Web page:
Does the Church of England have any regard for basic justice?
Peter Hitchens writes on the matter below. It's another case from Britain where the uncorroborated words of an accuser will be automatically believed if the accusation is of a sexual nature. Such an odious practice has in recent times led to the to the hounding of many innocent and distinguished men by the British police.
Fortunately for the accused in this case, he was was dead. When the accuser came forward maligning the saintly Bishop Bell, however, the Church of England promptly paid up, without any judicial process. Is it any wonder that the British police don't accept innocence until proven guilty when the Church of England doesn't accept it either?
The deep injustice done to the late Bishop George Bell, publicly pilloried on the basis of unproven abuse charges, continues. This great and saintly man has been robbed of his name and reputation by the Church that ought to treasure him. Instead, it has sparked a Stalinist campaign to erase his memory.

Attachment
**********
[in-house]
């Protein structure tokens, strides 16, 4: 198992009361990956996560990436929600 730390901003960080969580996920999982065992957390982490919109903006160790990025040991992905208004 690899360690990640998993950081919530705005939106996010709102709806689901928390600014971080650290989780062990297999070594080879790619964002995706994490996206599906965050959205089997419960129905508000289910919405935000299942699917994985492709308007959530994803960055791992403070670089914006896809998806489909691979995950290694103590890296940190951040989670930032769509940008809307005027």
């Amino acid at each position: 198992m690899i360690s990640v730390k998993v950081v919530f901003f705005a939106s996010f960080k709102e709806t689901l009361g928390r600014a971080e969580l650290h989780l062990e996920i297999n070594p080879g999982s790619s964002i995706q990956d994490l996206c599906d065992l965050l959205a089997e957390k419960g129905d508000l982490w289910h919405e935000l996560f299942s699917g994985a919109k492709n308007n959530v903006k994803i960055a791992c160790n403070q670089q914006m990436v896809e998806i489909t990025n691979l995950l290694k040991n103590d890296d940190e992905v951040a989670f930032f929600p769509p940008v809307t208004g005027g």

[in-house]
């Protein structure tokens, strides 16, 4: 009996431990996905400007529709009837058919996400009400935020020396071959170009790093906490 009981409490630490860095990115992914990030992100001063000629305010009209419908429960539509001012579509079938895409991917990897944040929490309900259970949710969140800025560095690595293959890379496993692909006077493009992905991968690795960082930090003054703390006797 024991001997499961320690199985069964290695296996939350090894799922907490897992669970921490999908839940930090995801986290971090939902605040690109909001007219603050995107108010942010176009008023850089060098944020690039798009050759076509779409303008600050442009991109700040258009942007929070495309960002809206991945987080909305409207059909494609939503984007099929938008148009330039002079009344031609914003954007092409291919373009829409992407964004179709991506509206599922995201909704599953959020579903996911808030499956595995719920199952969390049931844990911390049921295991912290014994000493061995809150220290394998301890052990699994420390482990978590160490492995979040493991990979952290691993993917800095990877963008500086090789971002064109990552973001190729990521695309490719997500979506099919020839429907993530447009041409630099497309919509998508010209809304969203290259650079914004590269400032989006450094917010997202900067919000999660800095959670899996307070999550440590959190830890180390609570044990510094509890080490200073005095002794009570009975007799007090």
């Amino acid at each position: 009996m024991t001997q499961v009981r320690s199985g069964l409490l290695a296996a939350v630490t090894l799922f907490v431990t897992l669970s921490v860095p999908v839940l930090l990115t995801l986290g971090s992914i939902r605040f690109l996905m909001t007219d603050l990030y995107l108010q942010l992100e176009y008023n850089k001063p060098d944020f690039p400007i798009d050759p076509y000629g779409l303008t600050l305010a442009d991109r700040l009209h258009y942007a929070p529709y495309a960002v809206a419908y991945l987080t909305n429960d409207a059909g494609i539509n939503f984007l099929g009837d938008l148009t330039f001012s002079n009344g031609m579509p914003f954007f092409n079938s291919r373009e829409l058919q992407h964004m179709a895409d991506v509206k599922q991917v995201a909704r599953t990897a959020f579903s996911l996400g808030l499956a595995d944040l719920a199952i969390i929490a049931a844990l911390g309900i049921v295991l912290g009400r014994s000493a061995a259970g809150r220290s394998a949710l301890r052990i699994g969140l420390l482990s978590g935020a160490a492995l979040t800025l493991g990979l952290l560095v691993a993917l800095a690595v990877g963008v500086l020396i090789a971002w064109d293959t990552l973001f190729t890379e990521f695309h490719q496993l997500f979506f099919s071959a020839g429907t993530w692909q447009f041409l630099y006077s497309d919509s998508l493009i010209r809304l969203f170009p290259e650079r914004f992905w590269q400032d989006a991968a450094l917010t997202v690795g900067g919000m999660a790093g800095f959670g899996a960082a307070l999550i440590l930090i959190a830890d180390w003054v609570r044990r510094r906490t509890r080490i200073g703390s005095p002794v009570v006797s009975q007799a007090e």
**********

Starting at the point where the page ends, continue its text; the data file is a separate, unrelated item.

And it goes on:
When criticised, its bishops seek (rather revoltingly) to hide behind the anonymous accuser, who of course must be treated with kindness and sympathy. This fails to conceal their own confusion. Today I can reveal that a very senior figure in the Church, involved in the actions that have done so much damage to George Bell’s good name, has written to a complainant: ‘You will note that at no point have I stated that Bishop Bell was guilty.’ This follows a similar statement in the House of Lords by the Bishop of Durham, which I reported last week.
How strange, then, that several newspapers and the BBC have somehow got the idea that he is guilty. Who told or briefed them that this was so?
Lambeth Palace has clumsily tried to unsay the Bishop of Durham’s words, issuing a garbled mass of piffle in his name, in which he appears to contradict himself.
Odd that this happened only after I publicised his speech here. These flapping prelates should not think this matter is anywhere near finished.